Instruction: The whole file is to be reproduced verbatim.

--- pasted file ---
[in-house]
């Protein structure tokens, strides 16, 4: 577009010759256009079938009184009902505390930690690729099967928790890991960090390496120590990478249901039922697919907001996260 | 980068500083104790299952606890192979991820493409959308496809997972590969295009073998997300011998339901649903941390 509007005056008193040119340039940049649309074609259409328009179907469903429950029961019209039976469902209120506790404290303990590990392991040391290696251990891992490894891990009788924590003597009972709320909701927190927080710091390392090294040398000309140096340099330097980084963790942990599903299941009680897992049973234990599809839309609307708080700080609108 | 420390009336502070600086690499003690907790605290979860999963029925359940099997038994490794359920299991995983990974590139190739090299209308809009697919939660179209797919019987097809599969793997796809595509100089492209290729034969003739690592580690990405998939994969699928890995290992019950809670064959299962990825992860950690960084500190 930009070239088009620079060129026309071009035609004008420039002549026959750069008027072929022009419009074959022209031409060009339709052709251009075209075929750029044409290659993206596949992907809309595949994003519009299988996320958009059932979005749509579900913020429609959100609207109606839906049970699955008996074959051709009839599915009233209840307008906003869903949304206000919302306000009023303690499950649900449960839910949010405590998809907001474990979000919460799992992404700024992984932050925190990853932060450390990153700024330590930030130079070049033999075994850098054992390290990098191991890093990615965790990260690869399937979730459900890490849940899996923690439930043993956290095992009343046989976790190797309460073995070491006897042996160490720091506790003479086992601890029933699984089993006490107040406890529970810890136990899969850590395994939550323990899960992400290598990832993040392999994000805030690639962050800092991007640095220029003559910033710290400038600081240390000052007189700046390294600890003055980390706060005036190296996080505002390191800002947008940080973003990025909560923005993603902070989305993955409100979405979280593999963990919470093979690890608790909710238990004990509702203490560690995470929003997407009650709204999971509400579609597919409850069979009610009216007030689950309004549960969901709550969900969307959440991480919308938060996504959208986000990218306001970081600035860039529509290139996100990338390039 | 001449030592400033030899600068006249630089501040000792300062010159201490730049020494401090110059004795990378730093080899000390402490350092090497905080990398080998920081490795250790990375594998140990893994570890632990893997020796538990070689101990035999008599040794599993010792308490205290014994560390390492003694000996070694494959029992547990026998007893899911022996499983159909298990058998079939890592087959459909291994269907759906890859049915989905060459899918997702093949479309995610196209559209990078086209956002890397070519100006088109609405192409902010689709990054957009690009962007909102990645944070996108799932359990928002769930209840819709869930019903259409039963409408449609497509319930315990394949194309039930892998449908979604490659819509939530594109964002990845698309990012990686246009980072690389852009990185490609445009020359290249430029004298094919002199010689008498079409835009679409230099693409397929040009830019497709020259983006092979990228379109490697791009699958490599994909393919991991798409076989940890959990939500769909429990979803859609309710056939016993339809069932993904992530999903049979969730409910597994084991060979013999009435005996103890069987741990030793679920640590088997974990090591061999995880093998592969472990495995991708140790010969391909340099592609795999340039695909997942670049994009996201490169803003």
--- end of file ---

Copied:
[in-house]
């Protein structure tokens, strides 16, 4: 577009010759256009079938009184009902505390930690690729099967928790890991960090390496120590990478249901039922697919907001996260 | 980068500083104790299952606890192979991820493409959308496809997972590969295009073998997300011998339901649903941390 509007005056008193040119340039940049649309074609259409328009179907469903429950029961019209039976469902209120506790404290303990590990392991040391290696251990891992490894891990009788924590003597009972709320909701927190927080710091390392090294040398000309140096340099330097980084963790942990599903299941009680897992049973234990599809839309609307708080700080609108 | 420390009336502070600086690499003690907790605290979860999963029925359940099997038994490794359920299991995983990974590139190739090299209308809009697919939660179209797919019987097809599969793997796809595509100089492209290729034969003739690592580690990405998939994969699928890995290992019950809670064959299962990825992860950690960084500190 930009070239088009620079060129026309071009035609004008420039002549026959750069008027072929022009419009074959022209031409060009339709052709251009075209075929750029044409290659993206596949992907809309595949994003519009299988996320958009059932979005749509579900913020429609959100609207109606839906049970699955008996074959051709009839599915009233209840307008906003869903949304206000919302306000009023303690499950649900449960839910949010405590998809907001474990979000919460799992992404700024992984932050925190990853932060450390990153700024330590930030130079070049033999075994850098054992390290990098191991890093990615965790990260690869399937979730459900890490849940899996923690439930043993956290095992009343046989976790190797309460073995070491006897042996160490720091506790003479086992601890029933699984089993006490107040406890529970810890136990899969850590395994939550323990899960992400290598990832993040392999994000805030690639962050800092991007640095220029003559910033710290400038600081240390000052007189700046390294600890003055980390706060005036190296996080505002390191800002947008940080973003990025909560923005993603902070989305993955409100979405979280593999963990919470093979690890608790909710238990004990509702203490560690995470929003997407009650709204999971509400579609597919409850069979009610009216007030689950309004549960969901709550969900969307959440991480919308938060996504959208986000990218306001970081600035860039529509290139996100990338390039 | 001449030592400033030899600068006249630089501040000792300062010159201490730049020494401090110059004795990378730093080899000390402490350092090497905080990398080998920081490795250790990375594998140990893994570890632990893997020796538990070689101990035999008599040794599993010792308490205290014994560390390492003694000996070694494959029992547990026998007893899911022996499983159909298990058998079939890592087959459909291994269907759906890859049915989905060459899918997702093949479309995610196209559209990078086209956002890397070519100006088109609405192409902010689709990054957009690009962007909102990645944070996108799932359990928002769930209840819709869930019903259409039963409408449609497509319930315990394949194309039930892998449908979604490659819509939530594109964002990845698309990012990686246009980072690389852009990185490609445009020359290249430029004298094919002199010689008498079409835009679409230099693409397929040009830019497709020259983006092979990228379109490697791009699958490599994909393919991991798409076989940890959990939500769909429990979803859609309710056939016993339809069932993904992530999903049979969730409910597994084991060979013999009435005996103890069987741990030793679920640590088997974990090591061999995880093998592969472990495995991708140790010969391909340099592609795999340039695909997942670049994009996201490169803003």